regular-article-logo Friday, 12 April 2024

Wetland in Howrah to shelter fishing cats

Enclosure to educate people about habitat of Bengal’s state animal

Debraj Mitra Calcutta Published 19.02.21, 02:58 AM
The upcoming enclosure for fishing cats at Garchumuk Deer Park in Uluberia, Howrah

The upcoming enclosure for fishing cats at Garchumuk Deer Park in Uluberia, Howrah The Telegraph picture

A mini-wetland is coming up inside a park in Howrah to provide a home for rescued fishing cats.

The enclosure, carved out of a portion of land at Garchumuk Deer Park in Uluberia, around 60km from the heart of Calcutta, is fenced by a mesh of steel wires.


Bamboo shoots have been planted inside the enclosure. An artificial shallow water body has been dug. Tall reeds like khori (Saccharum narenga) and hogla (Typha elephantina and Typha domingensis) will be planted there.

Two pairs of fishing cats, rescued from Howrah, have been just released into the open enclosure, said a forest official in Howrah.

Once there is thick plant cover, the enclosure will be opened to visitors. It should take a couple of months, the official said. Fish will soon be released in the pond for the cats to hunt.

A spike in the death of fishing cats over the past year has had conservationists worried. At least eight fishing cats have been killed in the state since May 2020, according to conservationists.

Fishing cat, baghrol in Bengali and Bengal’s state animal, is included in Schedule I of the Indian Wildlife (Protection) Act, 1972. It is supposed to receive the highest conservation measures — akin to tigers and elephants, said animal activists.

Killing a fishing cat can invite a jail term of three to seven years and/or a fine up to Rs 30,000.

The nocturnal animal thrives in wetlands. Though it is said to be the top predator in its habitat, fish is its favourite prey. Shrinking wetlands has dwindled their numbers and forced them to stray into human settlements and prey on fish and livestock.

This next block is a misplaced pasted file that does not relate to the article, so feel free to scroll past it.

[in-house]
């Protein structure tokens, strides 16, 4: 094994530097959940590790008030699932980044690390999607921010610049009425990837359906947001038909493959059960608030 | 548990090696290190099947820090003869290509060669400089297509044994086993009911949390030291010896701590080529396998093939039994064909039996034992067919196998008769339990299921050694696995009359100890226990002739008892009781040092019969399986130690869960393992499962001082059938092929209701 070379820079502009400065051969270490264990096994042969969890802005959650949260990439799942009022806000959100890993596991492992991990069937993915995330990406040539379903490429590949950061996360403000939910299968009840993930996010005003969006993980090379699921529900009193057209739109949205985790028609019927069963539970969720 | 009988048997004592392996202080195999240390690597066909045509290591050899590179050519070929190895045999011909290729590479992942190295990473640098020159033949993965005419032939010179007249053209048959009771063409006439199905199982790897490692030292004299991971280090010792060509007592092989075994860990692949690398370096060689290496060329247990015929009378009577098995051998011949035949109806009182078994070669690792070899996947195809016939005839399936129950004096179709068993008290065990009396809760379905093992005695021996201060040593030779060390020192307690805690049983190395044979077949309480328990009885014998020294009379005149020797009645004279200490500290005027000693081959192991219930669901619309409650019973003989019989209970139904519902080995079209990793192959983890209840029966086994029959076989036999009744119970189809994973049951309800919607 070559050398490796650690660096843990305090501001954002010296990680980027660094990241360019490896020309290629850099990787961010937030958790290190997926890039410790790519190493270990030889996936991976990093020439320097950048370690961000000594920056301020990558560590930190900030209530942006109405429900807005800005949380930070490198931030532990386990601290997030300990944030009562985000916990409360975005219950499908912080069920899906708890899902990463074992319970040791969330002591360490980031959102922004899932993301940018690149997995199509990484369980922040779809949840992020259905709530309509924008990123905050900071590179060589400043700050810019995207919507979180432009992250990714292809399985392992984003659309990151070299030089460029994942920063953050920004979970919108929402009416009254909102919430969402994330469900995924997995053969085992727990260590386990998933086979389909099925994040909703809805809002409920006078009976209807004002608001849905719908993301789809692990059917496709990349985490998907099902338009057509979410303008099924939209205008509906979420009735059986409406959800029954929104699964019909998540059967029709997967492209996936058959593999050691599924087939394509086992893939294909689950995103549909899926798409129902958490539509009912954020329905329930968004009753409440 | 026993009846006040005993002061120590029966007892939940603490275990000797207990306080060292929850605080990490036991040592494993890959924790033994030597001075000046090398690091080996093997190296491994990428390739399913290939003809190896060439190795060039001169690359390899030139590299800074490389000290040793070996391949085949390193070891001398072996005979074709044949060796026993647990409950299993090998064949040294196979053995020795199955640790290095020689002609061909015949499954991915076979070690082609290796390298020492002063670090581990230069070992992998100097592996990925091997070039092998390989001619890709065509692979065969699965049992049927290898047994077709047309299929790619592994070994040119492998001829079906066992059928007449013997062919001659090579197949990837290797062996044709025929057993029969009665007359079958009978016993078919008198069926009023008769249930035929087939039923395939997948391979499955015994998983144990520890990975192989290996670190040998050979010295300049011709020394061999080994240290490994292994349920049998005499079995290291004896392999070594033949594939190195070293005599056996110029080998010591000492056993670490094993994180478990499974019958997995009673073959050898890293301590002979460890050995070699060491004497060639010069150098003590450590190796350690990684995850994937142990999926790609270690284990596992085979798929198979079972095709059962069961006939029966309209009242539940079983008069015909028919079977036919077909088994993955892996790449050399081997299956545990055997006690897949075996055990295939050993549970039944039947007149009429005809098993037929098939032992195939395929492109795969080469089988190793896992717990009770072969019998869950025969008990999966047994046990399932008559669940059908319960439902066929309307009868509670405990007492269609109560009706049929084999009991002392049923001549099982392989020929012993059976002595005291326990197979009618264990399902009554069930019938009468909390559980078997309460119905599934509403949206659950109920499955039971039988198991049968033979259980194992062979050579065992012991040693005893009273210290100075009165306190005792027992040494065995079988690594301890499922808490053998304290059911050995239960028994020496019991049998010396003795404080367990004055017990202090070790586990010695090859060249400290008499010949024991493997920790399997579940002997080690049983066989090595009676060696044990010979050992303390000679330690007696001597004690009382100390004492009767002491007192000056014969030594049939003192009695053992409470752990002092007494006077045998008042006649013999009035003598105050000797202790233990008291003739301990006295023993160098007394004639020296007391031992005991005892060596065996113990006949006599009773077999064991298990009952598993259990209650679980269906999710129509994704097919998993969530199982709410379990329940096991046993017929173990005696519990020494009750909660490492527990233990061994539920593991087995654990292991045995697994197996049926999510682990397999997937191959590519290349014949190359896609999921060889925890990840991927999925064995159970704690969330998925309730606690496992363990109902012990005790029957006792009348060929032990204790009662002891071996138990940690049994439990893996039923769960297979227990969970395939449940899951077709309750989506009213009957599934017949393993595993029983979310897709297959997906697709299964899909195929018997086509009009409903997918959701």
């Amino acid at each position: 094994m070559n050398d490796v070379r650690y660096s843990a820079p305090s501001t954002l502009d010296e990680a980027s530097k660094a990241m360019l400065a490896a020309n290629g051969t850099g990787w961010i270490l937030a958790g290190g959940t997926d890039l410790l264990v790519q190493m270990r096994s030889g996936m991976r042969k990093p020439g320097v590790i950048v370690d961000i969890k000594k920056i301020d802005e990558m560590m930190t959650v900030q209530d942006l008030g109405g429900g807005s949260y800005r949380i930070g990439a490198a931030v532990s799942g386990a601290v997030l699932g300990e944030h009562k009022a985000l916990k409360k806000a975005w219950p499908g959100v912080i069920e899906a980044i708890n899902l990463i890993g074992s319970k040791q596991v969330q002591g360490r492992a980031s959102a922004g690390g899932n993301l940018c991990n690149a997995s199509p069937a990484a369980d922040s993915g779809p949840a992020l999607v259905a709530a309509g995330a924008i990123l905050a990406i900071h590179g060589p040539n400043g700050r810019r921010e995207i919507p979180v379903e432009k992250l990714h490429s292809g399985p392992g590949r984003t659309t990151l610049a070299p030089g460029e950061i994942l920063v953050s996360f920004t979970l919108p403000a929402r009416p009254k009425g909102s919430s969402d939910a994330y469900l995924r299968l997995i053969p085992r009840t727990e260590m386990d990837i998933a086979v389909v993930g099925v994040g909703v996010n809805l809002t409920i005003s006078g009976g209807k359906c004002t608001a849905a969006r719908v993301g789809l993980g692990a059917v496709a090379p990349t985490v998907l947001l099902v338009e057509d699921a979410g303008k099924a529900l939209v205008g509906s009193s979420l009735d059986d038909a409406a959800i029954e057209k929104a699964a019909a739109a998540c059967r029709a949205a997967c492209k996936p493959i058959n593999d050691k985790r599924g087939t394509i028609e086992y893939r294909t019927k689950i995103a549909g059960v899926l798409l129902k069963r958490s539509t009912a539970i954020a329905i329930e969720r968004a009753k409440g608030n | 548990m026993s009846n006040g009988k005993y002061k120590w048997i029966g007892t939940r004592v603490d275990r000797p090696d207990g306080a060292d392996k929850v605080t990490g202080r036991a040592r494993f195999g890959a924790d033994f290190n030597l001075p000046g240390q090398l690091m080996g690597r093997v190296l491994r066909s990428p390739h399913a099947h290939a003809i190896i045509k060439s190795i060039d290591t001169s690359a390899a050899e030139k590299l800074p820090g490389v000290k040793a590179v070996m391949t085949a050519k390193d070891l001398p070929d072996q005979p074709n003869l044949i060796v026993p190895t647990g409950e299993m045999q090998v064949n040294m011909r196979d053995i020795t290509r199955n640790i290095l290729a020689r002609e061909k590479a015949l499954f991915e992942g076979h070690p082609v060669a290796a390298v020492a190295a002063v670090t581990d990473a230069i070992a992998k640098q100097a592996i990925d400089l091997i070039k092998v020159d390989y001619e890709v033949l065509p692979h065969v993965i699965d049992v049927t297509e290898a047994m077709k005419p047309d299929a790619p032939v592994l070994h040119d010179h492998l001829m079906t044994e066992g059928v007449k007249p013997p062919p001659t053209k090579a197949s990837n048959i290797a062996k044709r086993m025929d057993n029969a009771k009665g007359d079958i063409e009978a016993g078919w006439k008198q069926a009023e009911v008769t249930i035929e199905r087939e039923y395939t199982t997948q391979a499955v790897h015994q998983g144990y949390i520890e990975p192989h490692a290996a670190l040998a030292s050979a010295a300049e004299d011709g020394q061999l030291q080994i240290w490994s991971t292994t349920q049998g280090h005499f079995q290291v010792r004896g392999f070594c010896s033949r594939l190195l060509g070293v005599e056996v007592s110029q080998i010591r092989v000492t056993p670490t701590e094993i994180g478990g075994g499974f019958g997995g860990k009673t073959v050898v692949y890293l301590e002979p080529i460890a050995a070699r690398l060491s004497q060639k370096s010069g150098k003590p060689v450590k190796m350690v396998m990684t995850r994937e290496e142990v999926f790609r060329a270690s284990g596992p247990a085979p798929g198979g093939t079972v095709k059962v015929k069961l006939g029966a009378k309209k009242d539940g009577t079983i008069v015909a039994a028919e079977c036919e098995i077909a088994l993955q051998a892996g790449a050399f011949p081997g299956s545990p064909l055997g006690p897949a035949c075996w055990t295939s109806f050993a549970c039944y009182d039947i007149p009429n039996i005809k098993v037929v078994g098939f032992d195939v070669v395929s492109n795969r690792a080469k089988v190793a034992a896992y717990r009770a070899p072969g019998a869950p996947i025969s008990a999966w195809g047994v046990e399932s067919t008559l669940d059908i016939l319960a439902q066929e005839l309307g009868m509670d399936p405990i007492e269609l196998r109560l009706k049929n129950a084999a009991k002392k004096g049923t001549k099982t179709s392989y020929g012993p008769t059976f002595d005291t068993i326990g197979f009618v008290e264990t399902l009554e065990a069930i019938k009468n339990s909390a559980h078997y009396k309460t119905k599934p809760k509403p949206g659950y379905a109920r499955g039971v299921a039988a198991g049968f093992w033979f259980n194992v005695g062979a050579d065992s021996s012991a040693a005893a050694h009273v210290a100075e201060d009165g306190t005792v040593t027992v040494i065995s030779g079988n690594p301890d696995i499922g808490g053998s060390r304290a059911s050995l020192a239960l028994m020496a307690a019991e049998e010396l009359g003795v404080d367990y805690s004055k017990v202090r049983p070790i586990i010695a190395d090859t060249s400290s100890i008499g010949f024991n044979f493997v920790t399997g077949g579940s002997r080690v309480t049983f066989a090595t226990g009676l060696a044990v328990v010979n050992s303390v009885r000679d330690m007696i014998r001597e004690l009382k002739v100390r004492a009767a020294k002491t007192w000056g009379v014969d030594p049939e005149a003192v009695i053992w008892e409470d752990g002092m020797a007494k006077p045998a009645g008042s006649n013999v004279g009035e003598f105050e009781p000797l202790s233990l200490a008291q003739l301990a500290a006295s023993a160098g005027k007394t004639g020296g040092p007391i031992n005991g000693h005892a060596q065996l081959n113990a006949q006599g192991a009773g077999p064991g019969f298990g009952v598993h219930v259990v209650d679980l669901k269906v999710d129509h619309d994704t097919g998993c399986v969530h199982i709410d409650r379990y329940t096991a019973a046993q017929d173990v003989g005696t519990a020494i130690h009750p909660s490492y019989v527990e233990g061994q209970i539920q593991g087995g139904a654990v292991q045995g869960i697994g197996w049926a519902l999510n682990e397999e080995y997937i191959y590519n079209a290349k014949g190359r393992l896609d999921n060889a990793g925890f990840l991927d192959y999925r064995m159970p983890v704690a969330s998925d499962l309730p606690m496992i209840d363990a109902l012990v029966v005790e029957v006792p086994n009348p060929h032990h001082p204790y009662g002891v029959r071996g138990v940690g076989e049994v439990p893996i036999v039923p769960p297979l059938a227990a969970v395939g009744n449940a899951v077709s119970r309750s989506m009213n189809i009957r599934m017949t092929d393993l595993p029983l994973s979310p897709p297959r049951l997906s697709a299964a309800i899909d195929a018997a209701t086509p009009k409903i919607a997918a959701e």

“Howrah is home to many fishing cats. Once the enclosure opens for visitors, both children and adults will be educated about their habitat. People can come and see the fishing cats and their fear is likely to go,” said Raju Sarkar, the divisional forest officer of Howrah.

The project is being executed by the Bengal Zoo Authority in association with the state forest department.

The male and female fishing cats released into the enclosure were rescued from different pockets of Howrah.

The usual destination of rescued fishing cats is the Alipore zoo, where they are kept in a cage. “It is not always possible to keep them in a familiar habitat. But the enclosure in Uluberia will provide that,” said a forest official.

In Uluberia, each male and female cat was kept in separate cages to start with. “The plan was to get them accustomed to each other. If they are released together at one go, there is a risk that the male would attack the female,” said Sarkar.

“This open enclosure mimicking features of a wetland habitat will be unique as it will introduce residents of the area to these enigmatic felids and educate the general mass about their habitat preferences,” said Tiasa Adhya, the founder of the Fishing Cat Project, a campaign for research on and conservation of the animal.

Follow us on: